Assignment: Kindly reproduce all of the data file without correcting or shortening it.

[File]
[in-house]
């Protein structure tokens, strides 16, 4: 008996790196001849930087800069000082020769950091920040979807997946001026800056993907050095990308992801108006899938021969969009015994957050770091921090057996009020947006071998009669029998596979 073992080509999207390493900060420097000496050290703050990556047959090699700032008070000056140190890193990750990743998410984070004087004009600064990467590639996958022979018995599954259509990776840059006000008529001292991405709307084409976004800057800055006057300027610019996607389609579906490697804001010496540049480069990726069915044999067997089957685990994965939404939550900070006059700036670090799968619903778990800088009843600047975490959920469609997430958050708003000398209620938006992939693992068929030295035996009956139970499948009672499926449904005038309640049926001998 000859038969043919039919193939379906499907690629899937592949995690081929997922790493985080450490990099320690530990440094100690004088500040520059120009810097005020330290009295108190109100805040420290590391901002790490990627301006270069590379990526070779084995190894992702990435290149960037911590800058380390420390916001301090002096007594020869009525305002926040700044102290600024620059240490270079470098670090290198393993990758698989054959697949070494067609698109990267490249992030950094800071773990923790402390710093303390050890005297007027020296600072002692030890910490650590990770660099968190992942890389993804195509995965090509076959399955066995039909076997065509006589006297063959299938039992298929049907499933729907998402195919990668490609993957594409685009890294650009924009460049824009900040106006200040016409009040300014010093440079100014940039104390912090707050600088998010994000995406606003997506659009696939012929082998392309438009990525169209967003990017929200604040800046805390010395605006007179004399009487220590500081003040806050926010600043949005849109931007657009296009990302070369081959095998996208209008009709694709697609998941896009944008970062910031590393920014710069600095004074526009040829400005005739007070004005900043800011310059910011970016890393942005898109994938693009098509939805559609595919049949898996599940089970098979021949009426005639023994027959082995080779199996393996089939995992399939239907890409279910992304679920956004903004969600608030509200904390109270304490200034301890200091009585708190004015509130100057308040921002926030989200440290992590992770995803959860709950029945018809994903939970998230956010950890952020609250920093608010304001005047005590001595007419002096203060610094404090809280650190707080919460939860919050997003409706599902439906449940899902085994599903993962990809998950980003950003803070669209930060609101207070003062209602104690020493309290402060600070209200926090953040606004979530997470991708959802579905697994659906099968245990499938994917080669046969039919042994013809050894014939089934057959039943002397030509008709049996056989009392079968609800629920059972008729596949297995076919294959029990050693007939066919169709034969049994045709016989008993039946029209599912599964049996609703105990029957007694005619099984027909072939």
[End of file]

[in-house]
């Protein structure tokens, strides 16, 4: 008996790196001849930087800069000082020769950091920040979807997946001026800056993907050095990308992801108006899938021969969009015994957050770091921090057996009020947006071998009669029998596979 073992080509999207390493900060420097000496050290703050990556047959090699700032008070000056140190890193990750990743998410984070004087004009600064990467590639996958022979018995599954259509990776840059006000008529001292991405709307084409976004800057800055006057300027610019996607389609579906490697804001010496540049480069990726069915044999067997089957685990994965939404939550900070006059700036670090799968619903778990800088009843600047975490959920469609997430958050708003000398209620938006992939693992068929030295035996009956139970499948009672499926449904005038309640049926001998 000859038969043919039919193939379906499907690629899937592949995690081929997922790493985080450490990099320690530990440094100690004088500040520059120009810097005020330290009295108190109100805040420290590391901002790490990627301006270069590379990526070779084995190894992702990435290149960037911590800058380390420390916001301090002096007594020869009525305002926040700044102290600024620059240490270079470098670090290198393993990758698989054959697949070494067609698109990267490249992030950094800071773990923790402390710093303390050890005297007027020296600072002692030890910490650590990770660099968190992942890389993804195509995965090509076959399955066995039909076997065509006589006297063959299938039992298929049907499933729907998402195919990668490609993957594409685009890294650009924009460049824009900040106006200040016409009040300014010093440079100014940039104390912090707050600088998010994000995406606003997506659009696939012929082998392309438009990525169209967003990017929200604040800046805390010395605006007179004399009487220590500081003040806050926010600043949005849109931007657009296009990302070369081959095998996208209008009709694709697609998941896009944008970062910031590393920014710069600095004074526009040829400005005739007070004005900043800011310059910011970016890393942005898109994938693009098509939805559609595919049949898996599940089970098979021949009426005639023994027959082995080779199996393996089939995992399939239907890409279910992304679920956004903004969600608030509200904390109270304490200034301890200091009585708190004015509130100057308040921002926030989200440290992590992770995803959860709950029945018809994903939970998230956010950890952020609250920093608010304001005047005590001595007419002096203060610094404090809280650190707080919460939860919050997003409706599902439906449940899902085994599903993962990809998950980003950003803070669209930060609101207070003062209602104690020493309290402060600070209200926090953040606004979530997470991708959802579905697994659906099968245990499938994917080669046969039919042994013809050894014939089934057959039943002397030509008709049996056989009392079968609800629920059972008729596949297995076919294959029990050693007939066919169709034969049994045709016989008993039946029209599912599964049996609703105990029957007694005619099984027909072939």